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Lessons from the 'Building the Education Revolution' program

By Chris Lewis - posted Friday, 4 April 2014

Recently I co-authored (with Brian Dollery and Michael Kortt) a paper published in the International Journal of Public Administration titled 'Building the Education Revolution: Another Case of Australian Government Failure?'. The paper focused on the $16.2 billion BER scheme, which, as of May 2012, funded 24,000 infrastructure projects in approximately 9,500 schools through the construction of multi-purpose school halls, science labs, libraries and other facilities.

Our discussion, which utilised analysis provided by the BER Implementation Taskforce, received both opposition and support when reported in The Australian (Stefanie Balogh, 'Labor's BER reforms 'a case study of failure', The Australian, April 1, 2014, 1). For example, Labor's education spokeswoman Kate Ellis states the paper 'does not adequately reflect the positive impact the BER has had on schools and communities across the country, which should be a key measurement applied here'. In contrast, the Education Minister Christopher Pyne supported the paper for highlighting the BER's failure to require value for taxpayers' money.

There are a number of justified criticisms of the BER. First, while the Taskforce received 332 complaints, representing just 3.5% of all schools involved, it also estimated that $1.1 billion was wasted in delivering public school buildings to NSW and Victoria when a comparison is made with the performance of Catholic counterparts which had similar centralised control structures.


Second, we argued that the BER was a legislative failure given that the rollout occurred after the worst of the impact of the global financial crisis hit the Australian economy. With BER expenditure increasing rapidly from November 2009 until November 2011 before rising at a slower pace, the economist Warwick McKibbin (and then Reserve Bank Board member) indicates that rising interest rates from October 2009 were a sign that the stimulus package was too big (David Crowe, 'The stimulus we didn't really need', The Australian, 17 August 2013, 17).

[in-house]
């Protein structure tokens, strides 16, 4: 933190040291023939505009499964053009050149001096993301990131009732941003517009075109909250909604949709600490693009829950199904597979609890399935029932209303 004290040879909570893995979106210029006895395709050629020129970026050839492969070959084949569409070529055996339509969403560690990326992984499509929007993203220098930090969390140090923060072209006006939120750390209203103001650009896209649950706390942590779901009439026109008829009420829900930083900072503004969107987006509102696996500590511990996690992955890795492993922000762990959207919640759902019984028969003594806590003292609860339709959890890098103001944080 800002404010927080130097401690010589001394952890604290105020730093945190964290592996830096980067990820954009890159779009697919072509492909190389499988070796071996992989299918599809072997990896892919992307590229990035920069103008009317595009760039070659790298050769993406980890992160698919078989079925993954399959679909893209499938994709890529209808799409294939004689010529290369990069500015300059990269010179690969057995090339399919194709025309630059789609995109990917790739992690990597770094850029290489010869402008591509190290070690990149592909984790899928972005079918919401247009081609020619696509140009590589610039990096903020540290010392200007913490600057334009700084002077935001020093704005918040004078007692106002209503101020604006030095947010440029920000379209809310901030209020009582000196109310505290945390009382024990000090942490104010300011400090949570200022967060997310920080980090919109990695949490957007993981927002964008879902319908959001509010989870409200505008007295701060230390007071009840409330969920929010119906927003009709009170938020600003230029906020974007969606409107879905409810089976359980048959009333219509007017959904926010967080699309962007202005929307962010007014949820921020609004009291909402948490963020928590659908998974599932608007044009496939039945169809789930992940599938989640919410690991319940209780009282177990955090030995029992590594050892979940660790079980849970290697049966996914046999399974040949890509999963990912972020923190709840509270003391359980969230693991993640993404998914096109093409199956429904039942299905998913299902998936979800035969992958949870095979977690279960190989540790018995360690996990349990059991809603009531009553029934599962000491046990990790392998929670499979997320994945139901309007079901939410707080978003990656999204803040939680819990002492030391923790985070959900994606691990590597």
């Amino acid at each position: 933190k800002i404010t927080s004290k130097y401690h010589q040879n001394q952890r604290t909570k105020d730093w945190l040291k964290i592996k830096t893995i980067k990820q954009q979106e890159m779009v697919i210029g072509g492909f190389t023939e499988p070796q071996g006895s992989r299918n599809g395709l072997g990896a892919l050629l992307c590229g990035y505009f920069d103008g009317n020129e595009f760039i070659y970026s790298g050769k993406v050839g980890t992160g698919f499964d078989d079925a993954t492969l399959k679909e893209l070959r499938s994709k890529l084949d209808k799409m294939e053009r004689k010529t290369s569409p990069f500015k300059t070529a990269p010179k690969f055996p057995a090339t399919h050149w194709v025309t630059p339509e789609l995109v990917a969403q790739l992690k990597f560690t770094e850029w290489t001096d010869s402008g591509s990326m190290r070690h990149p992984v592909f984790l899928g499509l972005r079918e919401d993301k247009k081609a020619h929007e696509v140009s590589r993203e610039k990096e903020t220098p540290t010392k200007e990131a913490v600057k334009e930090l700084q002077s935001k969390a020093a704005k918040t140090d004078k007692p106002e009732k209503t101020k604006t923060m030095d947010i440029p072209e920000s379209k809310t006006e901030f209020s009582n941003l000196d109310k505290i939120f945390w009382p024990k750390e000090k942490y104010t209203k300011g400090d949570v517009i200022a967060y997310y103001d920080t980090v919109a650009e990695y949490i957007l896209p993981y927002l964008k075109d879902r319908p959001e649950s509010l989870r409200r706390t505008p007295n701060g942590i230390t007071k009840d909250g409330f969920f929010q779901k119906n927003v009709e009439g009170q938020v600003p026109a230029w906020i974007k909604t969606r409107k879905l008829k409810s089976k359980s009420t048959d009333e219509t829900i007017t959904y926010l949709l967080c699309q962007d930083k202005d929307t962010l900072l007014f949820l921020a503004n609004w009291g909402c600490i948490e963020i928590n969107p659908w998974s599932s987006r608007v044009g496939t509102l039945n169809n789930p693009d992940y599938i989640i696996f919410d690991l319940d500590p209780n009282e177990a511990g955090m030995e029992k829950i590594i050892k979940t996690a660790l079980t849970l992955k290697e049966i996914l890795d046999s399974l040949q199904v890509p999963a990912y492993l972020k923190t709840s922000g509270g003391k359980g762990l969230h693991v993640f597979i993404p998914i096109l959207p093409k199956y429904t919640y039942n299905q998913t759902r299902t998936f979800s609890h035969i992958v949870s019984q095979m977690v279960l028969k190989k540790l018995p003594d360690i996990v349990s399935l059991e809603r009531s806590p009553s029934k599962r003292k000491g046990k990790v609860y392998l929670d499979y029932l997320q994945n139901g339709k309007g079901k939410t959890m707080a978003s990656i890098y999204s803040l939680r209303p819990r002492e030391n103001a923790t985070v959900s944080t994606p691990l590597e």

Third, we highlighted design faults to indicate bureaucratic failure. With a lack of capital program technical expertise within DEEWR (the then Department of Education, Employment and Workplace Relations), such as construction project management and quantity surveying, the Taskforce indicated that this may have prevented better program design and implementation of the BER.

The Taskforce noted that DEEWR's reporting and monitoring requirements did not adequately capture 'value for money' factors. Even the revised August 2009 BER Program Guidelines, which included a requirement for projects to demonstrate 'value for money', provided no definition nor any requirement that education authorities report 'value for money', or offer any mechanism for assessing the quality of the built outcomes beyond delivery and completion of facilities.